By Helen Fawkes
BBC News, Ukraine
Irina Bondarenko is busy preparing food for a new year party.
Russia supplies 30% of Ukraine's natural gas
The festive period lasts for many days in Ukraine, but the celebrations are being overshadowed by the escalating gas crisis.
Russia cut off the gas it supplies to Ukraine on New Year's Day because of a row over prices.
Irina lives in a village a few kilometres away from the capital, Kiev. It is snowing outside but the radiators in her kitchen are on full blast.
"I'm apprehensive about what might happen," Irina says.
"I remember the heating shortages following the collapse of the Soviet times. Back then the places where my parents worked had no heat. Now lots of people are buying electric heaters."
This dispute comes a year after Viktor Yushchenko became Ukraine's president.
The pro-Western leader was brought to power as a result of the Orange Revolution - protests involving hundreds of thousands of people.
In Ukraine's villages people are preparing for heating shortages
The demonstrations were sparked by a disputed presidential election, which Moscow was accused of trying to influence.
Mr Yushchenko, who favours closer ties with Europe, replaced the pro-Russian authorities.
Many here believe Ukraine is now being punished for moving away from its sphere of influence.
"We love Russian people, but we are an independent country," says Zoya Polychenko, a teacher in the capital.
"We are not Russia's little brother. We should be treated as equal partners."
But not everyone thinks that the dispute is Russia's fault.
In less than three months there will be a parliamentary election in Ukraine. But the popularity of the president has slumped, and the opposition is blaming the Ukrainian government.
Viktor Yanukovych, an opposition leader and the loser of the last presidential election, has suggested that the situation was "provoked knowingly or with a certain goal in mind, so as to obtain this conflict".
Russia says it will no longer supply its neighbour with cheap gas and wants to charge the market price.
But Kiev refused to pay an increase of almost 400%. As a result the tap was turned off right in the middle of winter.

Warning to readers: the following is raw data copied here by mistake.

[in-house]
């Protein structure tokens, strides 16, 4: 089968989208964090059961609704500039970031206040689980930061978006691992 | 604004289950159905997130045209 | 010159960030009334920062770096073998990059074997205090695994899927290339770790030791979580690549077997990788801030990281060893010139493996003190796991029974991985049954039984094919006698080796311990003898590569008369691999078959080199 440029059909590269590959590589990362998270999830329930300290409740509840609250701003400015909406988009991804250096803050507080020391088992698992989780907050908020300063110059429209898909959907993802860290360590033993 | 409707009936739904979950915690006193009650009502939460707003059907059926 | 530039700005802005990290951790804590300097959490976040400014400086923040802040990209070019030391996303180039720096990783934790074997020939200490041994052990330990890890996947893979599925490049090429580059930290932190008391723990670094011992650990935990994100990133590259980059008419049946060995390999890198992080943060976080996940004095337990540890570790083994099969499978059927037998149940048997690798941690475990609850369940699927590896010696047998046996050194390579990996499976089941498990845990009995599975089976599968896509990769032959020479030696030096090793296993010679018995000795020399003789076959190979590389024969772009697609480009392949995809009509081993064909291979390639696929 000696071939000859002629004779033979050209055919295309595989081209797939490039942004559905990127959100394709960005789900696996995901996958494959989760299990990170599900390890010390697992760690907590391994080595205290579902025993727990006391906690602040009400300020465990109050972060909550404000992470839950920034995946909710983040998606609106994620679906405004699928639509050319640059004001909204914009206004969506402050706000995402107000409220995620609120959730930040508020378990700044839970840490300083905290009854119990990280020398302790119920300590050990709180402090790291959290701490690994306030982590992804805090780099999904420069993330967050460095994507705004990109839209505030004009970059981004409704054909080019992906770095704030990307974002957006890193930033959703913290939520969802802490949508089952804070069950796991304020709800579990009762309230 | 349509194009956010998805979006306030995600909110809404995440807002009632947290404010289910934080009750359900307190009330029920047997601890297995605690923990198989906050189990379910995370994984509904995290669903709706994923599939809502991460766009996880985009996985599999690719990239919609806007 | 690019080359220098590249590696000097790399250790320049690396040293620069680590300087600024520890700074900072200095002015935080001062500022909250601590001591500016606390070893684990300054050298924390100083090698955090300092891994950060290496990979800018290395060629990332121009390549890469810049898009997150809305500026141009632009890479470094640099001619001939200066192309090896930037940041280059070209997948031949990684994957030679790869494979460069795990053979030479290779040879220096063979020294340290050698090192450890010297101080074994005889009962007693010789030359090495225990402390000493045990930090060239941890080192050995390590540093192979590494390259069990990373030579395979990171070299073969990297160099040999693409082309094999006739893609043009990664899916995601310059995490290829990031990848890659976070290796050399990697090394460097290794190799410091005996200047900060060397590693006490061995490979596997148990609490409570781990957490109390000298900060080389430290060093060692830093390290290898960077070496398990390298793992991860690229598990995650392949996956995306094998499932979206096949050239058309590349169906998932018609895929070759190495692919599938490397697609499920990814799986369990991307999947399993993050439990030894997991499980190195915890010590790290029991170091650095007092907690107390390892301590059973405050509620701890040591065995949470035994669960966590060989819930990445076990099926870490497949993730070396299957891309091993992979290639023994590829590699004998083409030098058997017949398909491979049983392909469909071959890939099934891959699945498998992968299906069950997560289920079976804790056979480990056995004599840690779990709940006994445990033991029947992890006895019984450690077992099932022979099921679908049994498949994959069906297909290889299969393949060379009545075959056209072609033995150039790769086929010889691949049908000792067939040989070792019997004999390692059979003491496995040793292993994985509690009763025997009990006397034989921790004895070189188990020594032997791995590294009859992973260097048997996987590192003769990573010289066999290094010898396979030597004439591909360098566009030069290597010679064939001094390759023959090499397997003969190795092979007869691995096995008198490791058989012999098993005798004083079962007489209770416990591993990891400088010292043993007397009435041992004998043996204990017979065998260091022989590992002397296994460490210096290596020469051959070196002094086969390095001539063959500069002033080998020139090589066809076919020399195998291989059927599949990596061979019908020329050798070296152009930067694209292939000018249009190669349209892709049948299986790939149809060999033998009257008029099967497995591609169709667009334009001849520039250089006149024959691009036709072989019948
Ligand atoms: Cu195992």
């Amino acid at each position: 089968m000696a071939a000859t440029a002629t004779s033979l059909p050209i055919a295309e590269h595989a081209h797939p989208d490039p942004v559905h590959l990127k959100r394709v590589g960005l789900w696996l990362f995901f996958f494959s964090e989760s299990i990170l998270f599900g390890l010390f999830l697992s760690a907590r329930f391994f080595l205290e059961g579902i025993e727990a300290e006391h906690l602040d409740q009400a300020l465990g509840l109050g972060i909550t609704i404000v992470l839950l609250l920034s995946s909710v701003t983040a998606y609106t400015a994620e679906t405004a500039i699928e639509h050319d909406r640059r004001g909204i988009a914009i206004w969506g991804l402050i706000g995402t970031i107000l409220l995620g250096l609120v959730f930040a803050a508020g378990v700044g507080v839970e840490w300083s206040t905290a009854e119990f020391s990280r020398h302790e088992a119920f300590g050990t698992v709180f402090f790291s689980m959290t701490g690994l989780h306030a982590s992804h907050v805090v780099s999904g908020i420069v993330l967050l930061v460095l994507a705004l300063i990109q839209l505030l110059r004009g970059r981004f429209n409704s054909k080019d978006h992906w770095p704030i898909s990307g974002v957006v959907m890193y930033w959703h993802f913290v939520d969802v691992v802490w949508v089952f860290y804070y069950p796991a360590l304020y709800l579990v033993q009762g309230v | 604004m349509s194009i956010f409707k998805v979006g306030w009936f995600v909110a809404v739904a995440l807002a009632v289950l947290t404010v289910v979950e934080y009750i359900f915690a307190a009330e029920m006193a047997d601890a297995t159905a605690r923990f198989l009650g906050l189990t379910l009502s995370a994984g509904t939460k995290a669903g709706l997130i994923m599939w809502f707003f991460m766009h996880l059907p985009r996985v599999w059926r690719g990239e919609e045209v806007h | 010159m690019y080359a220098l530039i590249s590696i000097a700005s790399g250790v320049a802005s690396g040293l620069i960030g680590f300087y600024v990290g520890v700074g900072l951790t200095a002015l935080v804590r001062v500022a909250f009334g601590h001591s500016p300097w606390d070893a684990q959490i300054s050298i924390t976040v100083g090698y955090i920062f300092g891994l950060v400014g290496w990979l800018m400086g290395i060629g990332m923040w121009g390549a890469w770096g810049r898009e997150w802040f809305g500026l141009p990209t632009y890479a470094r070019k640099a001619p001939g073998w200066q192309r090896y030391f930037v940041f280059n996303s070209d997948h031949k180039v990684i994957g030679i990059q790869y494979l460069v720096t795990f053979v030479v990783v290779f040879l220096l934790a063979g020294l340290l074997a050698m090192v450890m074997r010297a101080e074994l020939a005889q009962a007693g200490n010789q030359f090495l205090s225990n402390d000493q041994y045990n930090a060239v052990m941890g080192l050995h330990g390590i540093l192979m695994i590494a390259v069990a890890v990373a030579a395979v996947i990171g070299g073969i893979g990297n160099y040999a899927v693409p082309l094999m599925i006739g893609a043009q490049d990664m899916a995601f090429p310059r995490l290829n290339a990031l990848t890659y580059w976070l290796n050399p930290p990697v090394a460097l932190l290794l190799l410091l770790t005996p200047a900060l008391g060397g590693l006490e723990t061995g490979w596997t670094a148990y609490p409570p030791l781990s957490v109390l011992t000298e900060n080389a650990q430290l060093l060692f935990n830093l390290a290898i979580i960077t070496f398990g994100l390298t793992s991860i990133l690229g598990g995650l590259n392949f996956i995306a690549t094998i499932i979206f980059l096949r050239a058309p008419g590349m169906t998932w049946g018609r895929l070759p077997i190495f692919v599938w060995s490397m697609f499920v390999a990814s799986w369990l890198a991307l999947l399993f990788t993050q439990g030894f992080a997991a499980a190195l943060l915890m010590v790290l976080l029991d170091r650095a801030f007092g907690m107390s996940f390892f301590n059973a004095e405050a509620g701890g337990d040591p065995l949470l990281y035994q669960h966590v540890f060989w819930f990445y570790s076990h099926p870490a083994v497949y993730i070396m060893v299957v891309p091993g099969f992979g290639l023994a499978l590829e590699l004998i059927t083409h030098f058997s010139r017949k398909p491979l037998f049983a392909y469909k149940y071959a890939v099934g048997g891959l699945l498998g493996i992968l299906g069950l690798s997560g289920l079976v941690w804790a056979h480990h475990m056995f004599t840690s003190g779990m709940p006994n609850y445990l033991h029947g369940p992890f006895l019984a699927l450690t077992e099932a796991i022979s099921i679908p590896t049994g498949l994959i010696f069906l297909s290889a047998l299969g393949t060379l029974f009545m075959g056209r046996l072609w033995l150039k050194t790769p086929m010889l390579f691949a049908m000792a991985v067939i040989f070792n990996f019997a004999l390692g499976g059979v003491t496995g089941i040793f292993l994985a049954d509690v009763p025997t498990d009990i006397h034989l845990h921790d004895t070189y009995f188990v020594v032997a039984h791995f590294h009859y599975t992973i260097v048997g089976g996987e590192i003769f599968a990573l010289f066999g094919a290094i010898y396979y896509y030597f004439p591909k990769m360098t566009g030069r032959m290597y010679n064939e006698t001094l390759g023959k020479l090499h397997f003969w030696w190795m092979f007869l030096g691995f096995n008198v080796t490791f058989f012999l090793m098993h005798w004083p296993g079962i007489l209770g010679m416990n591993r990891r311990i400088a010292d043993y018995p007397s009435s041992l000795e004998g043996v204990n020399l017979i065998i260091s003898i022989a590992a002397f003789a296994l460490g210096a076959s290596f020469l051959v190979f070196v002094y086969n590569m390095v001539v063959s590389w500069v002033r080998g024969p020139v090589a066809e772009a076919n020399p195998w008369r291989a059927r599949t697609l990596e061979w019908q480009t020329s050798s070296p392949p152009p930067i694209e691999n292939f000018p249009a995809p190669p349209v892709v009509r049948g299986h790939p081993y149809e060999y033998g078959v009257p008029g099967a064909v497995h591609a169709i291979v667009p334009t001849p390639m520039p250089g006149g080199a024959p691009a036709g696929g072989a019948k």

Ukraine usually has harsh winters which last for several snowy months.
People have been told that energy reserves are now being used to make sure they are not left in the cold, but some are still concerned.
Economics student Marianna Cherney is wrapped up in a stripy yellow scarf as she strolls through Kiev.
"I can't imagine coming home and having no heat, or hot food. The weather is freezing now. No gas means no life, especially in our winter. We will not survive."
The authorities in Ukraine have admitted that gas supplies to industry may be reduced and this could have a significant impact on the country.
"If there's no solution to this crisis soon, then the economy will suffer a great deal," says financial forecaster Sergiy Lezohy.
"It will mean that inflation will shoot up and everything we've developed since independence will be lost."
The situation is made more complicated due the legacy of the USSR and its centralised economy, says political analyst Yevhen Fedchenko.
"The system was set up for the Soviet Union. It was never designed for countries like Ukraine to be independent.
Ukraine's President Viktor Yushchenko is facing problems
"Ukraine needs Russia's gas and Russia needs Ukraine's pipelines. So we are dependent on each other."
Back at Irina's house, preparations for her festive party are in full swing.
Traditional food is being laid out on the table, alongside Ukrainian vodka and champagne.
"Our country has the sympathy of the international community," Irina says.
"We are part of Europe now. We hope that they help us find a way out of this mess."